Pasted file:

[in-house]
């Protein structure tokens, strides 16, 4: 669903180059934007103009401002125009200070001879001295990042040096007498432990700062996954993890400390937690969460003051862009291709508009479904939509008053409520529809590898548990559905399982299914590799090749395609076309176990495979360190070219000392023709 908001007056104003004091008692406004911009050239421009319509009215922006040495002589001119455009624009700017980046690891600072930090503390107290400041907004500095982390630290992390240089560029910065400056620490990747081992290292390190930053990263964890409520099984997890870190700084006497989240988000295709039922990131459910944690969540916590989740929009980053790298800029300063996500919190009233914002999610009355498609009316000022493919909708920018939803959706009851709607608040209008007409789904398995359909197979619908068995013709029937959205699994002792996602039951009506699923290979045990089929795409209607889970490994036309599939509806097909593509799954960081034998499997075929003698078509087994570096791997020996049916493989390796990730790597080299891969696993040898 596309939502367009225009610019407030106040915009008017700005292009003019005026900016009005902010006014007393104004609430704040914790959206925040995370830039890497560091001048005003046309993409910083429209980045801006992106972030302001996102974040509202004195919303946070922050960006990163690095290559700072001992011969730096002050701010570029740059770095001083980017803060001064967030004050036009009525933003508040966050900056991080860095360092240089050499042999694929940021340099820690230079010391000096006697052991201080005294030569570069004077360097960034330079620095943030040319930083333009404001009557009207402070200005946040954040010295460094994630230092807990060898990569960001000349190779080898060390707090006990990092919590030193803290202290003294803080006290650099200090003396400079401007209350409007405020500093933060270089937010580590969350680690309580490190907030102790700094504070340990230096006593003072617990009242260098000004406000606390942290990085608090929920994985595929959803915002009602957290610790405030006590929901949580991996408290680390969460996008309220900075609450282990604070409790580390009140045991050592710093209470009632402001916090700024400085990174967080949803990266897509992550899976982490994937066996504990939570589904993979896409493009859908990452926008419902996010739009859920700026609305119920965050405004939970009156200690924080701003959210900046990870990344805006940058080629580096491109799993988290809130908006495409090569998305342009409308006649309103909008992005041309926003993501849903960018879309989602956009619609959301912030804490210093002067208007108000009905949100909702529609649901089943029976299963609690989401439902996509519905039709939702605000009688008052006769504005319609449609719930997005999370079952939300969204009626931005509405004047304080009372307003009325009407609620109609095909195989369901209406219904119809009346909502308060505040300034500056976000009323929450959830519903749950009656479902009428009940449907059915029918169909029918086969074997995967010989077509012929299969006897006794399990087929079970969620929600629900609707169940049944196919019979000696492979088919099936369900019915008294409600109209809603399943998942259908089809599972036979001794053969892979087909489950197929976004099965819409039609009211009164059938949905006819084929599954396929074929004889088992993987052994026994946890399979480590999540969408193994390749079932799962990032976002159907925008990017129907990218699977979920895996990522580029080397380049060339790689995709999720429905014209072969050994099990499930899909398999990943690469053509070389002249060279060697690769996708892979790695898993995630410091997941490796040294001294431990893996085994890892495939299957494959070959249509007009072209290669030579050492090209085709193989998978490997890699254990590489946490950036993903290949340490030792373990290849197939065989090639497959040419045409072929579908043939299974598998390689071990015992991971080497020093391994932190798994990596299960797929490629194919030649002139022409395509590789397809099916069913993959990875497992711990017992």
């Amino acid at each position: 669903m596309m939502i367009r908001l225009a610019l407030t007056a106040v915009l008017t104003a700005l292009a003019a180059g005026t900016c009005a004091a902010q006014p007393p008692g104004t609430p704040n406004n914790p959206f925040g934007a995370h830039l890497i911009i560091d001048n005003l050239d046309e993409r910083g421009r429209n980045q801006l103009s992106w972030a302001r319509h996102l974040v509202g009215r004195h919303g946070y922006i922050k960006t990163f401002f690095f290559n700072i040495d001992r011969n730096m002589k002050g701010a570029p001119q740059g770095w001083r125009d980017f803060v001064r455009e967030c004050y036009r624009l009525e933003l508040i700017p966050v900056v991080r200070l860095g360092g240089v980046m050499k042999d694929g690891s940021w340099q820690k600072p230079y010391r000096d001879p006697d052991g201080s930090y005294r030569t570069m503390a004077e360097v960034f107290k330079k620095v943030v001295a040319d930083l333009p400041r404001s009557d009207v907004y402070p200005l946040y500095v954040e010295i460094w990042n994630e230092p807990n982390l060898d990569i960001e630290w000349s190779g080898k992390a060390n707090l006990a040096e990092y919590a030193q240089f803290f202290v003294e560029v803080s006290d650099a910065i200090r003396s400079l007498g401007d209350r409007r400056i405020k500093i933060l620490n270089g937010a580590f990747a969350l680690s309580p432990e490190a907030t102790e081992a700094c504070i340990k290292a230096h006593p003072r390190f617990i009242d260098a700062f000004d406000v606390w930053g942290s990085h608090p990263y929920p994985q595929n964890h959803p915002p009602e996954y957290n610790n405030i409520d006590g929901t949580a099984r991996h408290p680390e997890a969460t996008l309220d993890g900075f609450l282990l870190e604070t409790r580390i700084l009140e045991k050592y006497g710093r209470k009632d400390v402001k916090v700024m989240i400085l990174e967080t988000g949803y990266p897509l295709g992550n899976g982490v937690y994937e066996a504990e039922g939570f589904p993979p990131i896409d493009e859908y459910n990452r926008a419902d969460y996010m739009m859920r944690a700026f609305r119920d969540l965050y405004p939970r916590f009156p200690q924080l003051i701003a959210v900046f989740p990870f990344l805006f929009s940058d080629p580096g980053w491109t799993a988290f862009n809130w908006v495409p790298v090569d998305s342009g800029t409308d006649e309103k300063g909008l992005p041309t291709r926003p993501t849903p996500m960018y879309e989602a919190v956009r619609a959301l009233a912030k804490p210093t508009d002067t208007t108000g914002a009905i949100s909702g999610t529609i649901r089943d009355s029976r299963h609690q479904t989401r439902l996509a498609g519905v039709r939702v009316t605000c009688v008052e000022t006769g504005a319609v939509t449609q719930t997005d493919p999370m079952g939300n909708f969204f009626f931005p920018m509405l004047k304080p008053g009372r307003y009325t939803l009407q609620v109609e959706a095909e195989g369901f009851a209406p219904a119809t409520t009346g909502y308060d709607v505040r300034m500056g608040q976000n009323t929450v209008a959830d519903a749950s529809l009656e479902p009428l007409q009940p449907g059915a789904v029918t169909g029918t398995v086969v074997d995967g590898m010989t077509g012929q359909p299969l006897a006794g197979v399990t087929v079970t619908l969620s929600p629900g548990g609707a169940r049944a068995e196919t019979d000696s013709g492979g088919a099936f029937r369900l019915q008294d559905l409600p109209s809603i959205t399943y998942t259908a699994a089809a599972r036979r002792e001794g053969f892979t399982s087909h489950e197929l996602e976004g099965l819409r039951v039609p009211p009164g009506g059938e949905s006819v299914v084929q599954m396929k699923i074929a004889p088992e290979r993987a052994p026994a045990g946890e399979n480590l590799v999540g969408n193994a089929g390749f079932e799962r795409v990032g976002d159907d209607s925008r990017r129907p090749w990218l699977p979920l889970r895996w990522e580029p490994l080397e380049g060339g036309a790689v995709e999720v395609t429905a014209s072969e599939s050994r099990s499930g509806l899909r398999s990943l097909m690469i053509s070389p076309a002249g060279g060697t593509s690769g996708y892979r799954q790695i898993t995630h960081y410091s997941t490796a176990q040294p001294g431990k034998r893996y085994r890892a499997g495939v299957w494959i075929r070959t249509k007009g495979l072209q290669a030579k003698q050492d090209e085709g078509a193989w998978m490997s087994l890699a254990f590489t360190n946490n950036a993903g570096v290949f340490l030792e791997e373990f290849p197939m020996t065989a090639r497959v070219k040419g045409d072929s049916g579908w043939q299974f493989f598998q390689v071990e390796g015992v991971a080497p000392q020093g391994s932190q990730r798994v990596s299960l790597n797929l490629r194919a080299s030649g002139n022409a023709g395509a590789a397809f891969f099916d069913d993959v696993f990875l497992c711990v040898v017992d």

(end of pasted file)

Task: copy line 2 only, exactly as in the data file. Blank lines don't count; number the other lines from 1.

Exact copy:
């Protein structure tokens, strides 16, 4: 669903180059934007103009401002125009200070001879001295990042040096007498432990700062996954993890400390937690969460003051862009291709508009479904939509008053409520529809590898548990559905399982299914590799090749395609076309176990495979360190070219000392023709 908001007056104003004091008692406004911009050239421009319509009215922006040495002589001119455009624009700017980046690891600072930090503390107290400041907004500095982390630290992390240089560029910065400056620490990747081992290292390190930053990263964890409520099984997890870190700084006497989240988000295709039922990131459910944690969540916590989740929009980053790298800029300063996500919190009233914002999610009355498609009316000022493919909708920018939803959706009851709607608040209008007409789904398995359909197979619908068995013709029937959205699994002792996602039951009506699923290979045990089929795409209607889970490994036309599939509806097909593509799954960081034998499997075929003698078509087994570096791997020996049916493989390796990730790597080299891969696993040898 596309939502367009225009610019407030106040915009008017700005292009003019005026900016009005902010006014007393104004609430704040914790959206925040995370830039890497560091001048005003046309993409910083429209980045801006992106972030302001996102974040509202004195919303946070922050960006990163690095290559700072001992011969730096002050701010570029740059770095001083980017803060001064967030004050036009009525933003508040966050900056991080860095360092240089050499042999694929940021340099820690230079010391000096006697052991201080005294030569570069004077360097960034330079620095943030040319930083333009404001009557009207402070200005946040954040010295460094994630230092807990060898990569960001000349190779080898060390707090006990990092919590030193803290202290003294803080006290650099200090003396400079401007209350409007405020500093933060270089937010580590969350680690309580490190907030102790700094504070340990230096006593003072617990009242260098000004406000606390942290990085608090929920994985595929959803915002009602957290610790405030006590929901949580991996408290680390969460996008309220900075609450282990604070409790580390009140045991050592710093209470009632402001916090700024400085990174967080949803990266897509992550899976982490994937066996504990939570589904993979896409493009859908990452926008419902996010739009859920700026609305119920965050405004939970009156200690924080701003959210900046990870990344805006940058080629580096491109799993988290809130908006495409090569998305342009409308006649309103909008992005041309926003993501849903960018879309989602956009619609959301912030804490210093002067208007108000009905949100909702529609649901089943029976299963609690989401439902996509519905039709939702605000009688008052006769504005319609449609719930997005999370079952939300969204009626931005509405004047304080009372307003009325009407609620109609095909195989369901209406219904119809009346909502308060505040300034500056976000009323929450959830519903749950009656479902009428009940449907059915029918169909029918086969074997995967010989077509012929299969006897006794399990087929079970969620929600629900609707169940049944196919019979000696492979088919099936369900019915008294409600109209809603399943998942259908089809599972036979001794053969892979087909489950197929976004099965819409039609009211009164059938949905006819084929599954396929074929004889088992993987052994026994946890399979480590999540969408193994390749079932799962990032976002159907925008990017129907990218699977979920895996990522580029080397380049060339790689995709999720429905014209072969050994099990499930899909398999990943690469053509070389002249060279060697690769996708892979790695898993995630410091997941490796040294001294431990893996085994890892495939299957494959070959249509007009072209290669030579050492090209085709193989998978490997890699254990590489946490950036993903290949340490030792373990290849197939065989090639497959040419045409072929579908043939299974598998390689071990015992991971080497020093391994932190798994990596299960797929490629194919030649002139022409395509590789397809099916069913993959990875497992711990017992």